• Know your rights. Knowing your rights against discrimination in your state can help you champion the healthcare system. In addition, it’s smart to know your state’s laws on abortion and access to reproductive care.
  • Educate yourself. Educating yourself on the adversaries women face in the healthcare field is helpful to be aware of what you’re up against, so you can prepare to take the further steps to get adequate care.
  • Find providers. Women, LGBTQ+, and women-of-color-friendly providers are out there. We’ve listed resources below to find medical providers that want to advocate for you too.
  • Confidence. Gaining confidence in yourself and strengthening your ability to speak up for yourself can be life-saving. Before going into medical appointments, it’s helpful to be assertive in what you know you need care for, firmly express your symptoms, and do your research prior. It’s not fair that women aren’t always taken seriously off the bat, but we still have the power to fight to be heard.
  • File complaints of discrimination. If you’ve faced medical discrimination, you can file a report to The Joint Commission and The U.S. Department of Health and Human Services.
  • Support Health Care Equity. Advocate for all women by supporting healthcare equity through spreading awareness, speaking up when needed, donating, and calling your representatives to enact change.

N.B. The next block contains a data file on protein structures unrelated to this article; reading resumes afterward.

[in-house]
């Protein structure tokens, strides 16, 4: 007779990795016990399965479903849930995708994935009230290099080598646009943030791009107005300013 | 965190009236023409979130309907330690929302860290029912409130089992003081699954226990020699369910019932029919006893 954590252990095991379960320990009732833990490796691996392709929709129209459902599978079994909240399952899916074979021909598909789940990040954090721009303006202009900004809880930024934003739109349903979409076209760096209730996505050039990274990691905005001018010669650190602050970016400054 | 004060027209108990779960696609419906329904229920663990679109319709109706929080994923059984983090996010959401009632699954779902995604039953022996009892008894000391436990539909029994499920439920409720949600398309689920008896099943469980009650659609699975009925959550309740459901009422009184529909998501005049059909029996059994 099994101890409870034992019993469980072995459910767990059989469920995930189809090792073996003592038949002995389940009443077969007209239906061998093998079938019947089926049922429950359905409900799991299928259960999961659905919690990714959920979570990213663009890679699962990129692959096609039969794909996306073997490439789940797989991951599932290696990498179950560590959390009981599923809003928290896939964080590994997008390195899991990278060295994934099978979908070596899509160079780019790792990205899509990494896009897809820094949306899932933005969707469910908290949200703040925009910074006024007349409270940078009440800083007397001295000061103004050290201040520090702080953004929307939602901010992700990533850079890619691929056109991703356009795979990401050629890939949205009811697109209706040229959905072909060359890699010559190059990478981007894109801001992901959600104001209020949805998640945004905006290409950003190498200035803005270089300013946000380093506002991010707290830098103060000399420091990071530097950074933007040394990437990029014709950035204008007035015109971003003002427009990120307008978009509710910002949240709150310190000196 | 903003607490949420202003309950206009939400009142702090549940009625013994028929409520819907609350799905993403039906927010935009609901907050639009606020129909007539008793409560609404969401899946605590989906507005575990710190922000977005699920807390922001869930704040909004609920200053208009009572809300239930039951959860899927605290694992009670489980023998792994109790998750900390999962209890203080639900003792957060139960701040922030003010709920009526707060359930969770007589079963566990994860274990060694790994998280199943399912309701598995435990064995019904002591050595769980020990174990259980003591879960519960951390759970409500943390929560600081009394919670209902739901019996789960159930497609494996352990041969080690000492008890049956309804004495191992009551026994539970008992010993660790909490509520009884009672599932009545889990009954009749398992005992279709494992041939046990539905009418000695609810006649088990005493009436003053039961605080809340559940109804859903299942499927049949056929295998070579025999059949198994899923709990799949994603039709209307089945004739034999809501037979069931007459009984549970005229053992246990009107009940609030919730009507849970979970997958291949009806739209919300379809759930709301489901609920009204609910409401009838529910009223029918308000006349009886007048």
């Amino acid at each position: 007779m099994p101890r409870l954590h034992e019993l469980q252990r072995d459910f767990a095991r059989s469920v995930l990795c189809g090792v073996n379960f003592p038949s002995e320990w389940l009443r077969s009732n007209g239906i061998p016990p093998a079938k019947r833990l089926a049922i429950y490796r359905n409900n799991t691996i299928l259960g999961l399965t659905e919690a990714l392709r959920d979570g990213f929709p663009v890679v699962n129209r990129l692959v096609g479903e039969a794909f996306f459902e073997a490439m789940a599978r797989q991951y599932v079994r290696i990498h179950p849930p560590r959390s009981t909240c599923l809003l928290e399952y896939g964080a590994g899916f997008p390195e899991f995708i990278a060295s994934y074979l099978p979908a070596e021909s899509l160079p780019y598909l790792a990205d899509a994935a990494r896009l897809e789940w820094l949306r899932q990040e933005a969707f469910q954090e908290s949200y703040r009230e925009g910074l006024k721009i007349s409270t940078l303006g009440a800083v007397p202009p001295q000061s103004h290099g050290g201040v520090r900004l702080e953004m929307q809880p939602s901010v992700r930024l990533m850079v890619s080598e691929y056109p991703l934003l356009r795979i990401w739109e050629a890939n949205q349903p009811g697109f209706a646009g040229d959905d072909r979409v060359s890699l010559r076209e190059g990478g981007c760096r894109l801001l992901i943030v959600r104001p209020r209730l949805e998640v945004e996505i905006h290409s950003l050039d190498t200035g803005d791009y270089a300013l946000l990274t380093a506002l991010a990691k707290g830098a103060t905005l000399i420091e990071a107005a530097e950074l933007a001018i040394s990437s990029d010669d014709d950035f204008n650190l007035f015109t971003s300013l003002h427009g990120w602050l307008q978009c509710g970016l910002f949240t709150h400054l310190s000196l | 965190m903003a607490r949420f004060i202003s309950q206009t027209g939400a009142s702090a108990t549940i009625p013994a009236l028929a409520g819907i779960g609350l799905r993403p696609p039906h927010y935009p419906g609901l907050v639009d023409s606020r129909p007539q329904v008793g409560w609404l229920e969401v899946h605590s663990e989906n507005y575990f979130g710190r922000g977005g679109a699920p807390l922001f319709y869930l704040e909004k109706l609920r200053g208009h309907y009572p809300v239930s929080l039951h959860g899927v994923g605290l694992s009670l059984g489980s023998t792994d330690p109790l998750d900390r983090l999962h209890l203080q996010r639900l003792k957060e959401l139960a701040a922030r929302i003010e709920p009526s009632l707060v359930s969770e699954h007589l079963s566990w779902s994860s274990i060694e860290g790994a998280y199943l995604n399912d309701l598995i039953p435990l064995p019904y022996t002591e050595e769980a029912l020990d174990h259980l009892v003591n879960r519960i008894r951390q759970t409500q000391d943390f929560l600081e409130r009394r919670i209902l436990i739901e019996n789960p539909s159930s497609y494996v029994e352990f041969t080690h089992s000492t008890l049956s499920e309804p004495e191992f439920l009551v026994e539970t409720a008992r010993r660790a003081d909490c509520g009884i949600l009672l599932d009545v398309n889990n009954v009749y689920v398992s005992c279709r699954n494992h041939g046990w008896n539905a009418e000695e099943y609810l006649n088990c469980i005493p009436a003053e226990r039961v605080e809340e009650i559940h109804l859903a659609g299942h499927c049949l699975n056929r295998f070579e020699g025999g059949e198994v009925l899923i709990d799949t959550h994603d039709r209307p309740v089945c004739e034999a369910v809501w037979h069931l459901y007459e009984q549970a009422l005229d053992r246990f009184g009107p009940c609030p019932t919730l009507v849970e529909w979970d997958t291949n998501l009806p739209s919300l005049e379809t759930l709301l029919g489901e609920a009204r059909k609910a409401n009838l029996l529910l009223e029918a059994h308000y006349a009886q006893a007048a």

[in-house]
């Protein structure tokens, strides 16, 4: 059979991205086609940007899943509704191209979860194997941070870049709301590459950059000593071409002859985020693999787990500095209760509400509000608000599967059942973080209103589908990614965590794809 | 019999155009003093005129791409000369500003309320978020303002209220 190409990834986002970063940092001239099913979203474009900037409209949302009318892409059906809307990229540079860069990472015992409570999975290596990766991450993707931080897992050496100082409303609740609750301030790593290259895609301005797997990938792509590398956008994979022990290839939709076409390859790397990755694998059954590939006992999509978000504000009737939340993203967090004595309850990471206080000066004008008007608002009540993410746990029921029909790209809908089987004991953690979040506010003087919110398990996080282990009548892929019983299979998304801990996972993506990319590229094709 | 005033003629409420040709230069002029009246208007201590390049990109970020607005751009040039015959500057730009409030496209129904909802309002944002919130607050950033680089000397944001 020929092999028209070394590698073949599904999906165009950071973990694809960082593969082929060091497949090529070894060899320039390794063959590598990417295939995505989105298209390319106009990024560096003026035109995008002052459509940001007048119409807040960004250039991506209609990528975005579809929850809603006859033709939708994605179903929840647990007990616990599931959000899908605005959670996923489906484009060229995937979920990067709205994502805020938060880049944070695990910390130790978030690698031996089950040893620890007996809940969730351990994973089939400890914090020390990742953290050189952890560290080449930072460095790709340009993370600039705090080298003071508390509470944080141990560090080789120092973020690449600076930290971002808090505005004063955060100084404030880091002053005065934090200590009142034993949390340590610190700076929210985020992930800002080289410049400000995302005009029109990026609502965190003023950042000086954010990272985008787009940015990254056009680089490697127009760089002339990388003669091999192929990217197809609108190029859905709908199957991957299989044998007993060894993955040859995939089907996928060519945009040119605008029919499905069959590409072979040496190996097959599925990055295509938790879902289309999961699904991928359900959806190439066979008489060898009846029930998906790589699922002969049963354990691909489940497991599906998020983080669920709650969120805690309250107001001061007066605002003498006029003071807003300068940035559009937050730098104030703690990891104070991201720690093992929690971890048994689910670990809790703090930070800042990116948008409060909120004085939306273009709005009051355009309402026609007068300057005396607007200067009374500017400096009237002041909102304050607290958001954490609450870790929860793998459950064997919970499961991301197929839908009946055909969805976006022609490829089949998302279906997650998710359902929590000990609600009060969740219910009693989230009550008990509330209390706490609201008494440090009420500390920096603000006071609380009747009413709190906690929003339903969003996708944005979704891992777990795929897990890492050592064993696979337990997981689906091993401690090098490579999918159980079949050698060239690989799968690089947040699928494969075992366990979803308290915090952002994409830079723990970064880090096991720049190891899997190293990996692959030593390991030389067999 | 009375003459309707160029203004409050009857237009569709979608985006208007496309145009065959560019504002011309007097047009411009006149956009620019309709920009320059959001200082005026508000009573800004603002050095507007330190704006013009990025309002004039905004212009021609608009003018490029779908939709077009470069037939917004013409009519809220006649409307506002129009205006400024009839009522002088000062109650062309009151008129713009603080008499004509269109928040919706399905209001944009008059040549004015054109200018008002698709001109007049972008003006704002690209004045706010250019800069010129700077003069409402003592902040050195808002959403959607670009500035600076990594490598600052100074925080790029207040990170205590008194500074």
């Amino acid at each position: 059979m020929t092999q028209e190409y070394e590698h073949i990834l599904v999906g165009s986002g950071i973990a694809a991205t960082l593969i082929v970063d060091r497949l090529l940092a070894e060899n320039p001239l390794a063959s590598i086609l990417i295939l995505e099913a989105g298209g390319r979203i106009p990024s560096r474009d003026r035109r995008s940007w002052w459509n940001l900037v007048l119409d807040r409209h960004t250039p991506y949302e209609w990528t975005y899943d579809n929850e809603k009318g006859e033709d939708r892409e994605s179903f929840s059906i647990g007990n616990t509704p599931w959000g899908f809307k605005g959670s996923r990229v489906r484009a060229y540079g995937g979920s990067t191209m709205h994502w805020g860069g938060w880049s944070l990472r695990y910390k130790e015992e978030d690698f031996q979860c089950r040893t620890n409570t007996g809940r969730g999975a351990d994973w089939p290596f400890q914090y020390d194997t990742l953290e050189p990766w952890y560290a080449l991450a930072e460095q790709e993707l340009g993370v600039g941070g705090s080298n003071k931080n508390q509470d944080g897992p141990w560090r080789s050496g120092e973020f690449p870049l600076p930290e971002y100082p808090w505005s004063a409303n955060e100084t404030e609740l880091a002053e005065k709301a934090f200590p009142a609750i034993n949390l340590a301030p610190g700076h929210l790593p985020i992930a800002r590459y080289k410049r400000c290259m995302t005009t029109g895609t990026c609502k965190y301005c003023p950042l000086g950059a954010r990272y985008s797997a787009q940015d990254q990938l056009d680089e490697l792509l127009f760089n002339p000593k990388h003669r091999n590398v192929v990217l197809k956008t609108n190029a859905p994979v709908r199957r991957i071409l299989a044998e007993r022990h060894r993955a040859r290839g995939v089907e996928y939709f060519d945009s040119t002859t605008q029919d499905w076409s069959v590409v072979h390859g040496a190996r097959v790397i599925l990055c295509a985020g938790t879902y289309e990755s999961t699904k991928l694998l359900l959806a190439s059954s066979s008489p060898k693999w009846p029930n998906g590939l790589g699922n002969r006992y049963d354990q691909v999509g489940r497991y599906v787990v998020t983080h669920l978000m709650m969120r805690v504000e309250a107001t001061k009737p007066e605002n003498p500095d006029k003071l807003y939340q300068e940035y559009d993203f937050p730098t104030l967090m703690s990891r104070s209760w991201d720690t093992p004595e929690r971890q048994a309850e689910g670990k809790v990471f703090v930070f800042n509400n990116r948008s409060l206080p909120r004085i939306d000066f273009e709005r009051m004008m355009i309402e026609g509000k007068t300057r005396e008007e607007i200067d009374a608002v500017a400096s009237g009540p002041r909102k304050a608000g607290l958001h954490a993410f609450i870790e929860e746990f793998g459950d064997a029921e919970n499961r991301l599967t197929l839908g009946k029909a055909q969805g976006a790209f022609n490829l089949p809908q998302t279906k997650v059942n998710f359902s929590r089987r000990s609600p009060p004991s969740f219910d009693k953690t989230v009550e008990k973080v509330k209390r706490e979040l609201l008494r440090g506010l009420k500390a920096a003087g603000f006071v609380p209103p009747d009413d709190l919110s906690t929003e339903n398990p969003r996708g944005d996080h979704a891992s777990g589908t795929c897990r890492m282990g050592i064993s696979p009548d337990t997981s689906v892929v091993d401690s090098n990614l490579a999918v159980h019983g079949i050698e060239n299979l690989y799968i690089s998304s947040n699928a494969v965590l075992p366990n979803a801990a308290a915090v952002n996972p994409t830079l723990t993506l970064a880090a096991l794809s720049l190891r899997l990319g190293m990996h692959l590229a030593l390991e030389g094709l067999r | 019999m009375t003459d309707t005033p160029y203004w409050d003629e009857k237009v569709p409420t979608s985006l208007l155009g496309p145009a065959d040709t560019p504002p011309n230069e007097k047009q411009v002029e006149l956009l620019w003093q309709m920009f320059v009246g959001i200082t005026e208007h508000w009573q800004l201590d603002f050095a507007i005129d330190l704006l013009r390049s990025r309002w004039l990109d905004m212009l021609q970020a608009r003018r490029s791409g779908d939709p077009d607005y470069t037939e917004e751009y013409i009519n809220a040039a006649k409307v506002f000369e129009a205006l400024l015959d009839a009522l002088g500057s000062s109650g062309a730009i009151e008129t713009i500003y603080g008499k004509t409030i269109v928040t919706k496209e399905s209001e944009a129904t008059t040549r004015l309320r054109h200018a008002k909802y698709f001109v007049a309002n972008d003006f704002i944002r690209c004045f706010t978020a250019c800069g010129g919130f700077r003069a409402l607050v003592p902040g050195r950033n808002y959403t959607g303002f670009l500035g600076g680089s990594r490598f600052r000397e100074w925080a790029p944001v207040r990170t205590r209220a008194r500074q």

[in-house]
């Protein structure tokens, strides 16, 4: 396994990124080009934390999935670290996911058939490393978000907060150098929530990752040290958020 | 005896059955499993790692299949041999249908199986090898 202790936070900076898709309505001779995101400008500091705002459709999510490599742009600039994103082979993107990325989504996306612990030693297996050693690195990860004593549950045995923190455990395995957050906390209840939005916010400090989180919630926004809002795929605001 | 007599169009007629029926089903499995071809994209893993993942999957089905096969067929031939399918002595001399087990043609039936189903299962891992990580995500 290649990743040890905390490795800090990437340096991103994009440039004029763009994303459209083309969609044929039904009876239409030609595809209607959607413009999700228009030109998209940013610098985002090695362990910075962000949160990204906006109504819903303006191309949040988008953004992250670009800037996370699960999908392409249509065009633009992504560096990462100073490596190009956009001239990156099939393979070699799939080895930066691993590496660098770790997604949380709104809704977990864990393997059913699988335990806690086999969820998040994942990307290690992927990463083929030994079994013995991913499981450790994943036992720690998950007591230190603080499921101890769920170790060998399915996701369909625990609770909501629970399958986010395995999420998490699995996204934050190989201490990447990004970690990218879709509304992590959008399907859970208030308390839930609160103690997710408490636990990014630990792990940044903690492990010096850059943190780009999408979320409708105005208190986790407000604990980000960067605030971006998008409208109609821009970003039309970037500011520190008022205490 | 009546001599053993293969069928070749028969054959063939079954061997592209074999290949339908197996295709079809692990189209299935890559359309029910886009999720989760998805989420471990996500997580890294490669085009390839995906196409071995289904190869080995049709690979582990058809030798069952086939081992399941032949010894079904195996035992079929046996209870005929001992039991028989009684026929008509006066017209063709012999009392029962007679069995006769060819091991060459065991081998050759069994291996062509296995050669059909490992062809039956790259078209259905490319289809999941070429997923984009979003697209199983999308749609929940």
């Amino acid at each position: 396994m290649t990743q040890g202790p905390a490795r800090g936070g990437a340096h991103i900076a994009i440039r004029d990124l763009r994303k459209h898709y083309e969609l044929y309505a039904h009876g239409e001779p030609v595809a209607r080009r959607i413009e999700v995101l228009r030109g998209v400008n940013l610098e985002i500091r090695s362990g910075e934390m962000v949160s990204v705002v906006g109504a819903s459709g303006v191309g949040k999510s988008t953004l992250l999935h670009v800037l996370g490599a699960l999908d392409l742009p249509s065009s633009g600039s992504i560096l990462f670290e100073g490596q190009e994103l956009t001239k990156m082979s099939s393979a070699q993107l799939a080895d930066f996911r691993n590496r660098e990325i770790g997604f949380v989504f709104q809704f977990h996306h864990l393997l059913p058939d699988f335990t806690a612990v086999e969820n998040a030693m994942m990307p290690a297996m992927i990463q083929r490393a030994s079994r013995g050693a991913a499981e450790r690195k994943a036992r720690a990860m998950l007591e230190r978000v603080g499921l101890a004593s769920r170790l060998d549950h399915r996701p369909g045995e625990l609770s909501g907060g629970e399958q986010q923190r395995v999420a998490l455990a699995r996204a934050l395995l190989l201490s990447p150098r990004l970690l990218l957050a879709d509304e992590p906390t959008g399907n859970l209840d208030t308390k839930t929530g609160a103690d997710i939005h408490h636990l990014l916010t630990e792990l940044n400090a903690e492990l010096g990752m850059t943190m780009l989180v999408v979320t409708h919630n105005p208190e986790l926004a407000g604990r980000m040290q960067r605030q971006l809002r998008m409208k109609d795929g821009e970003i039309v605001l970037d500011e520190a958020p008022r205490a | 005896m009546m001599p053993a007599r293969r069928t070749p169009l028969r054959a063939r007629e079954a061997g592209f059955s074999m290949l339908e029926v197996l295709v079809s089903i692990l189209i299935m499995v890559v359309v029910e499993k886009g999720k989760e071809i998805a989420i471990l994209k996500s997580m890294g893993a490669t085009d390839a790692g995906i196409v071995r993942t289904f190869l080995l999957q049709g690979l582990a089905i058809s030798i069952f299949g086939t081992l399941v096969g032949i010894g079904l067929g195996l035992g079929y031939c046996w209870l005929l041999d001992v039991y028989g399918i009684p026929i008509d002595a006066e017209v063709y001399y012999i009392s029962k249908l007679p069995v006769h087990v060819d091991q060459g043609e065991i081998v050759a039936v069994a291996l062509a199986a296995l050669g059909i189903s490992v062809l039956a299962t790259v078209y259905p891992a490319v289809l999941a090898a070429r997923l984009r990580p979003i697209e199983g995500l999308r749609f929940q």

Resources for Sexual / Reproductive Health

Check out these helpful resources to learn more about women’s sexual health, your rights, and finding healthcare providers that will actually root for you.

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HER is the dating app for connecting with LGBTQ+ women and nonbinary folks in your area. Download HER today to find your supportive, uplifting queer community.

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Katie is a writer and creative person based in Seattle who is passionate about the arts, environmental justice, and all things vintage fashion. She celebrates queerness as a natural yet radical state of being, and she strives to make the world a more inclusive place for all. You can find her taking meditative strolls in the rain forests of the Pacific Northwest channeling her inner Bella Swan, or just on IG @ktmarieeee.